Canopy over main altar of St. Peter’s Basilica to undergo restoration

January 23, 2024

The baldachin, or canopy, stands over the tomb of St. Peter at St. Peter’s Basilica at the Vatican Oct. 9, 2023. The baldachin will undergo a restoration in February, with the last known restoration effort done more than 250 years ago.  (CNS photo)

VATICAN CITY (CNS) — The nearly 400-year-old sculpted canopy towering over the main altar of St. Peter’s Basilica will be surrounded by scaffolding for most of 2024 as it is washed, repaired and restored.

Standing over 30 feet tall, the baldachin, designed by Baroque master Gian Lorenzo Bernini, has stood over the tomb of St. Peter since 1634. And for all that time, it has gathered dust, cracks and rust despite regular cleanings.

As a result, “we can’t not intervene” to restore the structure, said Alberto Capitanucci, the head engineer of the Fabbrica di San Pietro — the office responsible for the upkeep of the basilica.

Speaking at a news conference announcing the Vatican’s restoration plans Jan. 11, Capitanucci said the procedure will follow that of the baldachin’s last recorded restoration in 1758, only using an independent scaffolding structure that was not previously possible to build.

The restoration process will begin after Feb. 12, and the scaffolding, which will allow for direct restoration work, will be installed around the baldachin before Holy Week, Capitanucci said. The entire restoration process is expected to last about 10 months, and papal liturgical ceremonies will continue to take place at the altar.

Mauro Cardinal Gambetti, archpriest of St. Peter’s Basilica, said the restoration will take place “in view of the jubilee,” or Holy Year 2025, “since the work is expected to end in December of the current year before the holy door is opened.”

The first step will be to photograph the entire baldachin, followed by a deep cleaning to remove accumulated dust and dirt particles. Restorers will then treat the metal components of the structure to remove rust, and apply surface protection, clean its marble base and use an acrylic resin to fill cracks in the baldachin’s wooden pieces.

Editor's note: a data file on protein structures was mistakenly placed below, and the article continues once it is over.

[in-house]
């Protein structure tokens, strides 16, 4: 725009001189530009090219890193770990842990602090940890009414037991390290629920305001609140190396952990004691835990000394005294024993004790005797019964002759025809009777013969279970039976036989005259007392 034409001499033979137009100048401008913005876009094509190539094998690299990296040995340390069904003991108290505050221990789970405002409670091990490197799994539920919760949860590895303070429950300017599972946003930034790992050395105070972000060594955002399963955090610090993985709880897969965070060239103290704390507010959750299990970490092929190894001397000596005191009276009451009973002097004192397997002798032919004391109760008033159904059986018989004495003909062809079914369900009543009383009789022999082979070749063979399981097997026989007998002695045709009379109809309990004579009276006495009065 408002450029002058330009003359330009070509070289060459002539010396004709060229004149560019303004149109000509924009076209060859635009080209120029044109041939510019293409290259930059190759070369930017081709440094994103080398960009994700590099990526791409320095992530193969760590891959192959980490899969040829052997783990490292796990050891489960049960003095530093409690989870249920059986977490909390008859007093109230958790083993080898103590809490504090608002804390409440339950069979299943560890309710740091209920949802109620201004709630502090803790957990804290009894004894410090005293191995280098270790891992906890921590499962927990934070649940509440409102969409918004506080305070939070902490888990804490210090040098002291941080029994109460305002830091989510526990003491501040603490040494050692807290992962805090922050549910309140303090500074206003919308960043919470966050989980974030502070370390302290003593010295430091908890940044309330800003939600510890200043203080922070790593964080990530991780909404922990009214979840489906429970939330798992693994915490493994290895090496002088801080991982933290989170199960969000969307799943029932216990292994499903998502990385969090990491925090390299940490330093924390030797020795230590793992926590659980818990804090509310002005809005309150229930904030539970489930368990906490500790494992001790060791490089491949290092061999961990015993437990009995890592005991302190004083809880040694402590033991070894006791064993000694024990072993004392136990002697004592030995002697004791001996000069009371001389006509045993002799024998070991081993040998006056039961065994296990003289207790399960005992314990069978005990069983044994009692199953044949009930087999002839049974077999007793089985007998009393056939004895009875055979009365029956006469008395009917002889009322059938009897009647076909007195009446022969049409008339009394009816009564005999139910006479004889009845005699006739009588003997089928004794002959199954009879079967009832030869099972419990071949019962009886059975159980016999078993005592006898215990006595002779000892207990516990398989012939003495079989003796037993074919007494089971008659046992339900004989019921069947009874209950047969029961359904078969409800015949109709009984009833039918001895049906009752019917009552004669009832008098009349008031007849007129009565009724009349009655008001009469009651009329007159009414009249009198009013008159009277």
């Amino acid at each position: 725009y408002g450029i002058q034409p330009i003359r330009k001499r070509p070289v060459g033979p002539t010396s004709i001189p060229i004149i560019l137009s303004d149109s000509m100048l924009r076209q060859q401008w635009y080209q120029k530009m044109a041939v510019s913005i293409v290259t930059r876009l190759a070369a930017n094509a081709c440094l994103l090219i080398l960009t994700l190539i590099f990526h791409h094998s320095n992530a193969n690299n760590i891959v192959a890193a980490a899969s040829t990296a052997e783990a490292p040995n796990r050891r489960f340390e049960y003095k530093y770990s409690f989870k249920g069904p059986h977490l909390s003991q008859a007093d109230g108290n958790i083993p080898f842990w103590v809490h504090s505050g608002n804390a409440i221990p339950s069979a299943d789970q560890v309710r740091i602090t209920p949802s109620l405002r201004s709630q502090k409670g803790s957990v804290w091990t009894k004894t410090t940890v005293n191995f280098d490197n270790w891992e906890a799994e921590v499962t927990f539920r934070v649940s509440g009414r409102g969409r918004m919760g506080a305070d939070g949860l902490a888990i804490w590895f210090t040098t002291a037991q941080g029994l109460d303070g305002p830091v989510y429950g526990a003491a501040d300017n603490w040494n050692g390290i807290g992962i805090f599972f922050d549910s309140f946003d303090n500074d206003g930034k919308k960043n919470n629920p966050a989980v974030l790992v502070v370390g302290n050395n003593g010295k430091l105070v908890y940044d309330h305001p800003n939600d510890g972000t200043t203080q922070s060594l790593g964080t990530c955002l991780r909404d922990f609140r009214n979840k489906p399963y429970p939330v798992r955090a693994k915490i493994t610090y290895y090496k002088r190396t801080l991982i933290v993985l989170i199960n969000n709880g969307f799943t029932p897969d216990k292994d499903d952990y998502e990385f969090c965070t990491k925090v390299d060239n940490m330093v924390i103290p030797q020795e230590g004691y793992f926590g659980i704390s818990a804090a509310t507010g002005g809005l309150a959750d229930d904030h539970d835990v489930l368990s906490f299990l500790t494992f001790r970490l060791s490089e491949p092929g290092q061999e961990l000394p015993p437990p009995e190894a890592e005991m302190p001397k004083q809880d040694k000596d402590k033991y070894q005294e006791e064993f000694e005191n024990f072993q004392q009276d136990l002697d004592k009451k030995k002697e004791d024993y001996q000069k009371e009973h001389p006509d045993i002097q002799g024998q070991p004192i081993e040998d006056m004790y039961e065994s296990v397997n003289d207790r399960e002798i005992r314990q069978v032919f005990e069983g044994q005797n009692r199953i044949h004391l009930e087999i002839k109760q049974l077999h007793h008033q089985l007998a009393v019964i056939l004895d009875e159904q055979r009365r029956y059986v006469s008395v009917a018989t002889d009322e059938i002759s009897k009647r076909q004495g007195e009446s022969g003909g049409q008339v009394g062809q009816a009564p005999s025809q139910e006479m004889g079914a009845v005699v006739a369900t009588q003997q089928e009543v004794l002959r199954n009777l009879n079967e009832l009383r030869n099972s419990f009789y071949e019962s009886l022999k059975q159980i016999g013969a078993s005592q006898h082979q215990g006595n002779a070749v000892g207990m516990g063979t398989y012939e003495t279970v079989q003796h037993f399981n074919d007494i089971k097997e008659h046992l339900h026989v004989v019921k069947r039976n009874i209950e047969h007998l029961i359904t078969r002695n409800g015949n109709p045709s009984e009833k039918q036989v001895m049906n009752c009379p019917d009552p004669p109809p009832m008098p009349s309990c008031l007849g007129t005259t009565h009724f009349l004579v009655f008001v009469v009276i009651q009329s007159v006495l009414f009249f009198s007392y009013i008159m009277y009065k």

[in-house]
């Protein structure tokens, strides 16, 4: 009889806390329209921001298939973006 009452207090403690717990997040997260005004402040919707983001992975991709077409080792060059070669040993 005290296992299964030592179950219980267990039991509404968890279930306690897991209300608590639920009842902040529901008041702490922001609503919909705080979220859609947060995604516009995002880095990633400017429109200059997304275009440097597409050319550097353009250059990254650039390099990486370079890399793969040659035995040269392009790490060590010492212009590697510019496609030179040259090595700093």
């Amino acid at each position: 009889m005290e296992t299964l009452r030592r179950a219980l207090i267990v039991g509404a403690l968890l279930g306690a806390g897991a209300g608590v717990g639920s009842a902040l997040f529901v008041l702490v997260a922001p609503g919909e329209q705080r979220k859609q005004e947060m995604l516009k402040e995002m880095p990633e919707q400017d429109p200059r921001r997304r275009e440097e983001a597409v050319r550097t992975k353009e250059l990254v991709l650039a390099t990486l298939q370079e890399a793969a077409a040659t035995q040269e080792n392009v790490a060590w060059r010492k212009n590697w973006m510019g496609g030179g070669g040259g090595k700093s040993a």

Pietro Zander, head of the Fabbrica’s artistic heritage section, said that the degradation of the baldachin is partially because the “microclimate inside of the basilica changes from the continuous flux of visitors,” which some days can reach up to 50,000 people.

The flow of visitors during the day, along with the significant changes in temperature and humidity between night and day, lead to the corrosion and rusting of its metallic components and the swelling of its wood.

According to a document published by the Vatican Jan. 11, over 20% of the baldachin is made of wood, which has been painted or gilded and is sensitive to temperature variations and changes in humidity.

The project is expected to cost about $766,000 and will be entirely funded by the U.S.-based Knights of Columbus, which has funded 17 other projects in collaboration with the Fabbrica of San Pietro.

Patrick Kelly, supreme knight of the Knights of Columbus, told Catholic News Service that the decision to fund the baldachin’s restoration is an “outgrowth” of the knights’ core principles of charity and unity.

“We’re in union with the Holy See, with the successor of St. Peter, and so these kinds of projects are very much in keeping with who we are and our mission,” he said.
Kelly said the baldachin project is an “iconic restoration” over the tomb of St. Peter that “is a great sign of unity in the Church.”

“It’s something we can look to,” he said. “All of us can be proud of this and gratified that there is unity; it’s not all disunity.”